40. In exercising that discretion, the relevant provisions of the Civil Procedure rules may be relevant. 

41. Rule 4.14 provides for late filing of documents: 

(1) A party may file a document after the time fixed by Rule 4.13; 

(2) The court may decide whether or not the document is effective for the proceeding; 

(3) In deciding whether a late filed document is effective, the court may have regard to: 

(a) The reasons why the document was filed late; and 

(b) Any additional expense or inconvenience incurred by the other parties to the proceeding and the disadvantage to the first party of the late filing is not allowed. 

(4) If the Court decides the filing of the document is not effective, the Court may: 

(a) Make any order that is appropriate for the proceeding; and 

(b) Make an order about the costs incurred by a party because of the late filing. 

42. It is noted that there is no requirement for leave to be sought for filing of late documents. It is a matter of discretion for the Court whether, in the circumstances not accept them. In addition, it is noted that that rule does not extend to require Mr Malantugun filing the application to add parties. In the case of a late application to add parties, the Court may decide to refuse the application, but we do not think that Rule 4.14 permits the Court to treat the application as not having been made at all. That refusal, if it is done, would have to consider the conduct of the parties, the timing of the application, the reasons for the application, and the significance of the proposed addition of parties, among other things.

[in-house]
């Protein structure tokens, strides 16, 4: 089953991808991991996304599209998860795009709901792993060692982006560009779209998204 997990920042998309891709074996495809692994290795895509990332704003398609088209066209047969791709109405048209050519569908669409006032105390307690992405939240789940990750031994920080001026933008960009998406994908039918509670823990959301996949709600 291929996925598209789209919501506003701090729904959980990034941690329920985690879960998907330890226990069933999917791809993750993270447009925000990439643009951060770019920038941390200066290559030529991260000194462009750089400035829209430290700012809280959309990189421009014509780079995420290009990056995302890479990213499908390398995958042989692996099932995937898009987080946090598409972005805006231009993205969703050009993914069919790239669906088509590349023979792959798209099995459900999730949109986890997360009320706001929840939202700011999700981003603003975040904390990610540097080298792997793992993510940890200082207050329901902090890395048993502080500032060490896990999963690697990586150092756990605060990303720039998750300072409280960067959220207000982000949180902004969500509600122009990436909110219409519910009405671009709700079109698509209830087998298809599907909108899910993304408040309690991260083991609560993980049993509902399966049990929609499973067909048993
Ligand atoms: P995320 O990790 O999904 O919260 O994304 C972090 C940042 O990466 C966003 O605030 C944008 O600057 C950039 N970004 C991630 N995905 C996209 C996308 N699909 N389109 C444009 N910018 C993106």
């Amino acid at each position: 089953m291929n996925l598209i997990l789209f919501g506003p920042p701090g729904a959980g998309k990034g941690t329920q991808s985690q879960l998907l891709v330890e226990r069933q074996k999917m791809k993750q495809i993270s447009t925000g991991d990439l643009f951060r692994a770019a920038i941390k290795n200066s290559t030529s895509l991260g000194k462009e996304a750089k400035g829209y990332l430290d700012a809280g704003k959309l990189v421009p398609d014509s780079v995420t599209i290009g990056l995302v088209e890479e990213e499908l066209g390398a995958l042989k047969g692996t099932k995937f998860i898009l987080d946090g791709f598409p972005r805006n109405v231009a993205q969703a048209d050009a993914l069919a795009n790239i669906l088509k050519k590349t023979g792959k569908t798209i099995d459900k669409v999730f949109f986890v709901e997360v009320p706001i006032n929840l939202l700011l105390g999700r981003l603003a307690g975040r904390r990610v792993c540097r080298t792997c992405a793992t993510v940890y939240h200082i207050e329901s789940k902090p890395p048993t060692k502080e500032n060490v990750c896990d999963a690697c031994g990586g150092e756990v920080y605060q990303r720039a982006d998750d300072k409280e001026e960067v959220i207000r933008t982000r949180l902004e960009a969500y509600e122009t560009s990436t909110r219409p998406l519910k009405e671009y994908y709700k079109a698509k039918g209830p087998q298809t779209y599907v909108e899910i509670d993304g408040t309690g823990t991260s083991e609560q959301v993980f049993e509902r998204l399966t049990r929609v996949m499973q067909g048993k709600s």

43. The Minute of the Court dated 3 February 2022 states at [10] that the application for summary judgment and the application to strike out the defence would be heard together with the application to add parties at 1:30pm on 4 March 2022. Also there appears to be inconsistencies with the scheduled dates because on 23 February 2022 the Minute issued records that: 

“The applications scheduled for hearing at 2pm on 3 March 2022 will now include the application filed for summary judgment”. 

44. On 3 March 2022 the Court recorded at [3] that “the documents filed late by Mr Malantugun, namely the Defence, application to add parties, the sworn statements of Mr Kasso and Mr Hocten, and Mr Malantugun’s memorandum are rejected”. So it appears that the primary judge did treat the application to add parties as within the compass of Rule 4.14. 

45. Adding and removing parties to a proceeding is provided for in Rule 3.2 as follows: 

“(1) The court may order that a person becomes a party to a proceeding if the person’s presence as a party is necessary to enable the court to make a decision fairly and effectively in the proceeding.

(2) The court may order that a party to a proceeding is no longer a party if:

(a) the person’s presence is not necessary to enable the court to make a decision fairly and effectively in the proceeding; or

(b) for any other reason the court considers that the person should not be a party to the proceeding.

(3) A party may apply to the court for an order that:

(a) a person be made a party to the proceeding; or

(b) a person (including the party applying) be removed from the proceeding. 

(4) A person affected by a proceeding may apply to the court for an order that the person be made a party to the proceeding.” 

46. Adding parties to a proceeding can be necessary to enable the Court to make a decision fairly and effectively in a proceeding.